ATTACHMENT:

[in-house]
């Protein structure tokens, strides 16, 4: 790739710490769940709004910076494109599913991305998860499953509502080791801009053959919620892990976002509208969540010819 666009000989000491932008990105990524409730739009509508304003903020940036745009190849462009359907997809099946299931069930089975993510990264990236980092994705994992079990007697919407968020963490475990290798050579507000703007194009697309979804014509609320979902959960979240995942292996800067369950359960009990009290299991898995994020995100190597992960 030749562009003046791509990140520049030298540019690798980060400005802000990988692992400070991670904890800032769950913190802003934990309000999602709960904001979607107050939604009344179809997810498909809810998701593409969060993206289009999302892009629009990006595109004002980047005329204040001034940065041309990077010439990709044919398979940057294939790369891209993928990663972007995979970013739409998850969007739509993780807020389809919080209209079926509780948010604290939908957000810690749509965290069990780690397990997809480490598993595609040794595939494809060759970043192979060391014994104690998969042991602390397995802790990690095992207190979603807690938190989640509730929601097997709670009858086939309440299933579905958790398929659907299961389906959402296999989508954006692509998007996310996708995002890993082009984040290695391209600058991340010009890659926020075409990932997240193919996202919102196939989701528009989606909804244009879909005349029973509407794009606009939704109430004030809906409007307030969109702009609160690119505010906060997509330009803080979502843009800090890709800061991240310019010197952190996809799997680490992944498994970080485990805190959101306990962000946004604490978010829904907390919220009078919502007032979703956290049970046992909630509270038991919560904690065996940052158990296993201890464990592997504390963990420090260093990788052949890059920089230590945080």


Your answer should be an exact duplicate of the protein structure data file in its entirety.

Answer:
[in-house]
């Protein structure tokens, strides 16, 4: 790739710490769940709004910076494109599913991305998860499953509502080791801009053959919620892990976002509208969540010819 666009000989000491932008990105990524409730739009509508304003903020940036745009190849462009359907997809099946299931069930089975993510990264990236980092994705994992079990007697919407968020963490475990290798050579507000703007194009697309979804014509609320979902959960979240995942292996800067369950359960009990009290299991898995994020995100190597992960 030749562009003046791509990140520049030298540019690798980060400005802000990988692992400070991670904890800032769950913190802003934990309000999602709960904001979607107050939604009344179809997810498909809810998701593409969060993206289009999302892009629009990006595109004002980047005329204040001034940065041309990077010439990709044919398979940057294939790369891209993928990663972007995979970013739409998850969007739509993780807020389809919080209209079926509780948010604290939908957000810690749509965290069990780690397990997809480490598993595609040794595939494809060759970043192979060391014994104690998969042991602390397995802790990690095992207190979603807690938190989640509730929601097997709670009858086939309440299933579905958790398929659907299961389906959402296999989508954006692509998007996310996708995002890993082009984040290695391209600058991340010009890659926020075409990932997240193919996202919102196939989701528009989606909804244009879909005349029973509407794009606009939704109430004030809906409007307030969109702009609160690119505010906060997509330009803080979502843009800090890709800061991240310019010197952190996809799997680490992944498994970080485990805190959101306990962000946004604490978010829904907390919220009078919502007032979703956290049970046992909630509270038991919560904690065996940052158990296993201890464990592997504390963990420090260093990788052949890059920089230590945080």